Hollywood on the Potomac: Hero or Traitor?

by Janet Donovan

Oliver Stone hosts a private screening of “Snowden” followed by a reception in Georgetown.


Thomas Drake, James Bamford, Oliver Stone and William Binney at Chez Billy Sud (Photo by Tony Powell)

Don’t expect to see whistleblower Edward Snowden, currently residing in Moscow, walking on U.S. soil anytime soon. Many believe he deserves a pardon, but based on President Obama’s rejection of his first clemency request in 2014, the odds don’t look good. What we can count on is renewed buzz about the famed dissident surrounding the new feature film “Snowden,” which was recently screened to a private audience at the AMC Theater in Georgetown ahead of its public debut on Sept. 16. The Oliver Stone film has gained national attention as pressure builds for Snowden’s renewed clemency request, heavily supported by human rights groups.

The film is a German-American biographical political thriller directed by Stone and based on the books “The Snowden Files” by Luke Harding and “Time of the Octopus” by Anatoly Kucherena. For those in need of a refresher, Snowden is the former National Security Agency subcontractor who leaked top-secret information about the government’s (NSA-led) domestic surveillance operations that he believed to be unconstitutional. After being charged by the government for violating the Espionage Act, Snowden hopped, skipped and jumped his way from Hong Kong to his current asylum in Russia.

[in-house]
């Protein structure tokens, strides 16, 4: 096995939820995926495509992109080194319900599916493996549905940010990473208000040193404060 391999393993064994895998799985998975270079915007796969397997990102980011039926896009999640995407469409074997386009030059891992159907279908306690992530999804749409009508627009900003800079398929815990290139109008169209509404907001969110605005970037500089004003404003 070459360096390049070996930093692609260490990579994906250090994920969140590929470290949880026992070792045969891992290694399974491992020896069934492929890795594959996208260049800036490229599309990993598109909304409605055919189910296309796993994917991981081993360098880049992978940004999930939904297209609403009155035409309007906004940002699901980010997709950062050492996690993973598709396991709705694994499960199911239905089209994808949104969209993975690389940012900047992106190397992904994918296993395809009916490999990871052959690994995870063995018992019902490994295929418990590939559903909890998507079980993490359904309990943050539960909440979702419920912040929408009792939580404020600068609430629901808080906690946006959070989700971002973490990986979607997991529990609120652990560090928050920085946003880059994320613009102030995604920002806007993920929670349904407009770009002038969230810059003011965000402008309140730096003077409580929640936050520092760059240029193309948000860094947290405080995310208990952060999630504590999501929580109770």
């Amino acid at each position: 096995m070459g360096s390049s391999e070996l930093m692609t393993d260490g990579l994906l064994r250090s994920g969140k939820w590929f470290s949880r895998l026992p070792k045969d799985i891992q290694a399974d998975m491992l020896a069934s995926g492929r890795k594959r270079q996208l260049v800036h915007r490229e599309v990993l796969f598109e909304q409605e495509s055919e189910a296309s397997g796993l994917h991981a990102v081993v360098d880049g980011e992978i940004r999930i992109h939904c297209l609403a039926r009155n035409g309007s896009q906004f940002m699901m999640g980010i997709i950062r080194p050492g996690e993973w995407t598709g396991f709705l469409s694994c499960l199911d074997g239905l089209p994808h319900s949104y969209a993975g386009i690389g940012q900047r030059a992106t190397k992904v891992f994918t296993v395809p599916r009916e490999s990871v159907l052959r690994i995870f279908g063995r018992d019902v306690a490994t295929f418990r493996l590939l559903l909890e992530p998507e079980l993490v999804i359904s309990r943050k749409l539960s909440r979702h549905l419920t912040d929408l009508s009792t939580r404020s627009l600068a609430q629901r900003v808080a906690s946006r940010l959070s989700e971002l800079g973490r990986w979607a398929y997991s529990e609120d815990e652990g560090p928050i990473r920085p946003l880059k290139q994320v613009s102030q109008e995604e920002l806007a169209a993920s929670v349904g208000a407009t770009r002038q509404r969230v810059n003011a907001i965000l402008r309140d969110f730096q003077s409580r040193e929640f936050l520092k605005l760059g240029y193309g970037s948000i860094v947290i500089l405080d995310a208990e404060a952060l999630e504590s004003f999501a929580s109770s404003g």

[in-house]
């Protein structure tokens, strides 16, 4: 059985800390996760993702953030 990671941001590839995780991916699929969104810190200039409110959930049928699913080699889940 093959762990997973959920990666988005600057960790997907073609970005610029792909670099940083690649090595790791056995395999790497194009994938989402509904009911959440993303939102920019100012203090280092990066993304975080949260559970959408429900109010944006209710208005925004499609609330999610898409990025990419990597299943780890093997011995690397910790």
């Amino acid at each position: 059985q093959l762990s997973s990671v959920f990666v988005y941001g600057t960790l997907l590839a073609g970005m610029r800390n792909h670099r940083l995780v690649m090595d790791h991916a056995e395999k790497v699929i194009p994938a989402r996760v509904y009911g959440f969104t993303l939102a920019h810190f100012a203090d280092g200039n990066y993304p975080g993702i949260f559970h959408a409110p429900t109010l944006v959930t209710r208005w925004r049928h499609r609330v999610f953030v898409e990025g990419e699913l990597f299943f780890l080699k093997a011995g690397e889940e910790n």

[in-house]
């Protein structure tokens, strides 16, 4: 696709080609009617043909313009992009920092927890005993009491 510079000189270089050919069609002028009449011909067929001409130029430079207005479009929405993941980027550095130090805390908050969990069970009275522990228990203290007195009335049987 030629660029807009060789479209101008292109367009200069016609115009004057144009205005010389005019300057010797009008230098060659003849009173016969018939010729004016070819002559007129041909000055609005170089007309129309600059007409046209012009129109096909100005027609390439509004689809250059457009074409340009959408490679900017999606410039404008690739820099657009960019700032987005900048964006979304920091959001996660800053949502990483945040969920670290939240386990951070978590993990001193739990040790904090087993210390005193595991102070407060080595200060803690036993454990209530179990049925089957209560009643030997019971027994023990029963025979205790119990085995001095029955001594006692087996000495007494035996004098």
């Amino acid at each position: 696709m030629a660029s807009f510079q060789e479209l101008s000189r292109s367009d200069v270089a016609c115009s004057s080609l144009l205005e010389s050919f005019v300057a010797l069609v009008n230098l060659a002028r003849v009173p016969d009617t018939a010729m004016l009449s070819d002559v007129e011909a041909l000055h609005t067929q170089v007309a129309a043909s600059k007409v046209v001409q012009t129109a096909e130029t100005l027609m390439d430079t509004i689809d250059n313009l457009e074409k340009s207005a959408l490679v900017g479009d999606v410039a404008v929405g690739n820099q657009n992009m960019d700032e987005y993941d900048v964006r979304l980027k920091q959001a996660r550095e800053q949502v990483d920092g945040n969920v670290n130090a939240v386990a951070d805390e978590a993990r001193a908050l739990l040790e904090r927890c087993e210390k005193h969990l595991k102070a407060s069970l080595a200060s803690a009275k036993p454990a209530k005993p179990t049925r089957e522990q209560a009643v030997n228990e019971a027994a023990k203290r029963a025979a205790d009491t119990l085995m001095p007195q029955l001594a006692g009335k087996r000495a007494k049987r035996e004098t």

After spending time with Snowden in Moscow and researching his past, Stone told The Hollywood Reporter: “It’s an amazing story. Here’s a young man, 30 years old at that time, and he does something that’s so powerful. He’s a historical figure of great consequence.” Despite his personal fascination with Snowden, Stone had to face the reality that no studio would back such an incendiary film. He stayed the course nonetheless.

Stone hung out at Chez Billy Sud for the packed after-party where Yahoo News investigative reporter Michael Isikoff was overheard having a spirited debate with Stone over the facts of the case. Stone gestured toward Isikoff and said, laughing, “He still believes Lee Harvey Oswald killed Kennedy!”

Amongst the veteran journalists present, there was some further debate about potential factual discrepancies, the main one being whether Snowden actually deleted all the documents in his possession (as the film portrays) before fleeing to Russia.

We chatted with guests to hear what they had to say about the film. Author and lawyer James Bamford, who has written three books about the National Security Agency and spent time with Snowden in Russia for a Wired cover story, said he was “astounded at how close the film came to reality.” Stone, he added, “did an amazing job capturing both the personalities in the agency and the physical details.” Though Bamford was also impressed by lead actor Joseph Gordon-Levitt’s uncanny resemblance to Snowden, he was mostly pleased that the film “allowed the audience to see the personal side of Snowden, and the numerous violations of human rights and civil liberties that led him to become a whistleblower.